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 RTRA eNewsletter
November 2016

Issues

Confiscation Laws

Places

Pinjar

Events

Pinjar Maintenance Morning - December 3






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Dear Member

An important, and urgent, issue has arisen and we need your help. Please read this month's lead story on the proposed new confiscation laws. We mentioned this at the AGM last week and we're ready now to take action.

Horrific New Confiscation Laws 

The Police Minister's new confiscation laws have had their second reading in Parliament.

These laws have the potential for extremely serious consequences which could cost families thousands of dollars for doing nothing other than riding on bush trails.

Here's what the law will allow:

1. Police can impound any unregistered motorcycle caught riding on any road, if the motorcycle has not been registered within the past two years. (Section 80O)  Note: a 'road' as defined by the Road Traffic Act is just about any public place and includes all state forest tracks.

2. Police can impound a motorcycle if they 'reasonably suspect' that the unregistered motorcycle was ridden on a road. (Section 80O). No burden of proof there.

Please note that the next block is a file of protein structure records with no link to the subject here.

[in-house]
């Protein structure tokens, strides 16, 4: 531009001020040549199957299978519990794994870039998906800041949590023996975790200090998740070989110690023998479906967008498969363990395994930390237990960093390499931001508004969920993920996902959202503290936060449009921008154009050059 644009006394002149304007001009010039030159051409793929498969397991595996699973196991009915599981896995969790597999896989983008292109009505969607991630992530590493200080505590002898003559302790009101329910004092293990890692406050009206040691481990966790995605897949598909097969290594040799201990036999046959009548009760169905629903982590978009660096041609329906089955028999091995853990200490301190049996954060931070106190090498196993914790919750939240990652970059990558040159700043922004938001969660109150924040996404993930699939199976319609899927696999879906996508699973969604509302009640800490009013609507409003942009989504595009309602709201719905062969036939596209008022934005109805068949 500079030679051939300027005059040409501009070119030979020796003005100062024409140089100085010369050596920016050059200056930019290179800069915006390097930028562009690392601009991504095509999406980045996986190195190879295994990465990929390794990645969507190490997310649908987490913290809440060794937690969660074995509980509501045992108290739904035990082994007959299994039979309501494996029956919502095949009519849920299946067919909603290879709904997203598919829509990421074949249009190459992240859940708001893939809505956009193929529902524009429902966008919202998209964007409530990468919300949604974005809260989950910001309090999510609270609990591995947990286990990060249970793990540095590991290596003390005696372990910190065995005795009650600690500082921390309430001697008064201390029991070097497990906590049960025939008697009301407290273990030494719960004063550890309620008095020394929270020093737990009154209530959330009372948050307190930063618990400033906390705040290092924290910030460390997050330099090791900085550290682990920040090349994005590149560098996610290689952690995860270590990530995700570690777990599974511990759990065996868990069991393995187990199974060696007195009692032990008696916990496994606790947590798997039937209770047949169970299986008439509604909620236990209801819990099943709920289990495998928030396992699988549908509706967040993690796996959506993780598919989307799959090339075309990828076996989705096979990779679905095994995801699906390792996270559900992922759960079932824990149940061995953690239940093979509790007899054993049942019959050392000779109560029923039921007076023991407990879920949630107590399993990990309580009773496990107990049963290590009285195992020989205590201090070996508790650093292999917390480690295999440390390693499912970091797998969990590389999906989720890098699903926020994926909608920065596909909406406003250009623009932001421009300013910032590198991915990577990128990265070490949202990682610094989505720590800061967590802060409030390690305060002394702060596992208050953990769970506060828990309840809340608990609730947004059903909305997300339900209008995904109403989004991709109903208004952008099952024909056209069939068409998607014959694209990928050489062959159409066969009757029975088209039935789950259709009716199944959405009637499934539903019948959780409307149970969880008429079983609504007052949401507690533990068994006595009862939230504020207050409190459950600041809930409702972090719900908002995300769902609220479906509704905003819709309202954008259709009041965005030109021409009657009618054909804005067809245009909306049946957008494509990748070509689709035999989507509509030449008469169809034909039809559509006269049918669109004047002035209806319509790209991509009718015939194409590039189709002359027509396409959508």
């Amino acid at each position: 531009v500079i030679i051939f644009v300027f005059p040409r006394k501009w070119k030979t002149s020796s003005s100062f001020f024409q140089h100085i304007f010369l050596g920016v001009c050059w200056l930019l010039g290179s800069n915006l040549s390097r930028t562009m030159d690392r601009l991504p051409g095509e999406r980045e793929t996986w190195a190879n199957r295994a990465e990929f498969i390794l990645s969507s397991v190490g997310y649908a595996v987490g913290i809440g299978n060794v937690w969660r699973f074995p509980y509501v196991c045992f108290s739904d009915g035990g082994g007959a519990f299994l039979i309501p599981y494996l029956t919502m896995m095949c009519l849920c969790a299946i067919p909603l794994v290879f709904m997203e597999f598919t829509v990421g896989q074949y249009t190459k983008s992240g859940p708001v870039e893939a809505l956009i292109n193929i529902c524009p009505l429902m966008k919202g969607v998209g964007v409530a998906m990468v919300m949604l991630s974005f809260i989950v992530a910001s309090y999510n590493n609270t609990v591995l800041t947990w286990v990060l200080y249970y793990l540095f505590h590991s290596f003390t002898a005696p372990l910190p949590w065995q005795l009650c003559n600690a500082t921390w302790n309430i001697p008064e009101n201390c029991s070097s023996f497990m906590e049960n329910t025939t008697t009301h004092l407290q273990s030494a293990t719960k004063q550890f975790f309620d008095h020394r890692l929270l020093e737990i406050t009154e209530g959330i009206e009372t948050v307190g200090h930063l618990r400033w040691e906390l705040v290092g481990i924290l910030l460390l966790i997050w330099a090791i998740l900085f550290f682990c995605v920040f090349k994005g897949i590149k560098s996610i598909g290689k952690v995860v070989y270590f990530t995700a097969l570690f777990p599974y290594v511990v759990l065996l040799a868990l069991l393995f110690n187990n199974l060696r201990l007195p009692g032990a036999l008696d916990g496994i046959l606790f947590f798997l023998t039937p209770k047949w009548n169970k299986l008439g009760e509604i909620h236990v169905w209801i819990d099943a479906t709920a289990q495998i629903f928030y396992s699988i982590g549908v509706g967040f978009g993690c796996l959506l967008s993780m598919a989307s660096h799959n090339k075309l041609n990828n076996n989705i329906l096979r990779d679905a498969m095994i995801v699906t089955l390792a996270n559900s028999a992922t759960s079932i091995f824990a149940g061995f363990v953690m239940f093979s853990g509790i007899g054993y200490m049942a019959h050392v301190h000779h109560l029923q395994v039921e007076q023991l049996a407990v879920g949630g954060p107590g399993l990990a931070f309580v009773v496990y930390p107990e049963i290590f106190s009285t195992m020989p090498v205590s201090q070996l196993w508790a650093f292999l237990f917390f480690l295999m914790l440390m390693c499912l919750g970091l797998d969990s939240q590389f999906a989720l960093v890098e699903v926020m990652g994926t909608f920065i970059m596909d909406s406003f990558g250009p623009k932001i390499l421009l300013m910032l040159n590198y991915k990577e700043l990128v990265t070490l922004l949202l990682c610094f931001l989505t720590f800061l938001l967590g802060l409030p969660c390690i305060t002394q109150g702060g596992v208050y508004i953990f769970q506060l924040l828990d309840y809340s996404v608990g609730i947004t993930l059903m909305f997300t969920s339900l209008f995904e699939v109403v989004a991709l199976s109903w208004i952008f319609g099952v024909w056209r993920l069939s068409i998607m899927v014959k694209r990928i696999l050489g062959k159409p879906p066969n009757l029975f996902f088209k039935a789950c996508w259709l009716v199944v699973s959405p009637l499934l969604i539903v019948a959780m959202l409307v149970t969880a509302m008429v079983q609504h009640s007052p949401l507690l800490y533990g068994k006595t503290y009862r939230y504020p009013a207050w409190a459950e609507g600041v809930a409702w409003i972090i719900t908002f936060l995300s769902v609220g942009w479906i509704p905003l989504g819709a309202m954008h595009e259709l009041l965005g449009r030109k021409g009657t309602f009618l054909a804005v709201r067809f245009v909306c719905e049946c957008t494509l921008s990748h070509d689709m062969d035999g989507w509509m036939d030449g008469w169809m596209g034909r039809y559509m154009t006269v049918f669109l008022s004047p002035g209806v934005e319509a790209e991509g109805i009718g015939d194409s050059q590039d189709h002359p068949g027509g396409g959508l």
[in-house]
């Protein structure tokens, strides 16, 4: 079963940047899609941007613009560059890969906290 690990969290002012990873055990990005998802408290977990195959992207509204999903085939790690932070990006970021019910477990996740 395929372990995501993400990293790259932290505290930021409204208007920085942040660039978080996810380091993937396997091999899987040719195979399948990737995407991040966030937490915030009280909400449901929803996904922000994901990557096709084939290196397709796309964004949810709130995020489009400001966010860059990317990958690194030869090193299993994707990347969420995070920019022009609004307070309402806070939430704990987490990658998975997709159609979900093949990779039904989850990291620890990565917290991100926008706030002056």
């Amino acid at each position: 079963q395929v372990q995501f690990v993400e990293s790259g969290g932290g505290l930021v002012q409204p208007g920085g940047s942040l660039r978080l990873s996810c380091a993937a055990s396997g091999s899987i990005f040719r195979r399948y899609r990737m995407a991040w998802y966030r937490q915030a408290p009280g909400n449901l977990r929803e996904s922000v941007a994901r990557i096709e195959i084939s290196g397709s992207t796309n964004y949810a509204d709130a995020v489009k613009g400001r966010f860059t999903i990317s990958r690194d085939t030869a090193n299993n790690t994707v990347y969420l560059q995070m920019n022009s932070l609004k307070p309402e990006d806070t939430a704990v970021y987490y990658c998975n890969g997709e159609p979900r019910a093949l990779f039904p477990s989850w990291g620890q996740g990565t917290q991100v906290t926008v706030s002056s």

3. Police can issue a surrender notice up to 28 days after they 'suspect' an unregistered  motorcycle was used on a road, and once served the owner of the motorcycle must surrender the vehicle to police. (Section 80P)

4. If a motorcycle is impounded, its owner can claim it back within 14 days ONLY if they can prove that a) they were not riding it, b) that they are not a member of the rider's immediate family and c) the illegal use of the motorcycle occurred without their knowledge and consent. (Section 80S)

5. Once a motorcycle has been impounded, and unless the owner can satisfy the conditions above, the motorcycle is automatically deemed confiscated and the property in the motorcycle 'vests absolutely in the State, free from all rights, titles or claims in or to the ownership or possession of the motorcycle'.  In other words, consider it gone. Forever. (Section 80T).

6. There does appear to be some mechanism for getting a motorcycle returned, but only by applying to a Magistrates Court for an order that the item be returned.  (S80V) The legislation says nothing about what circumstances would lead a Magistrate to grant such an order, so in the absence of any legal reason it is difficult to see how a Magistrate could justify returning the vehicle.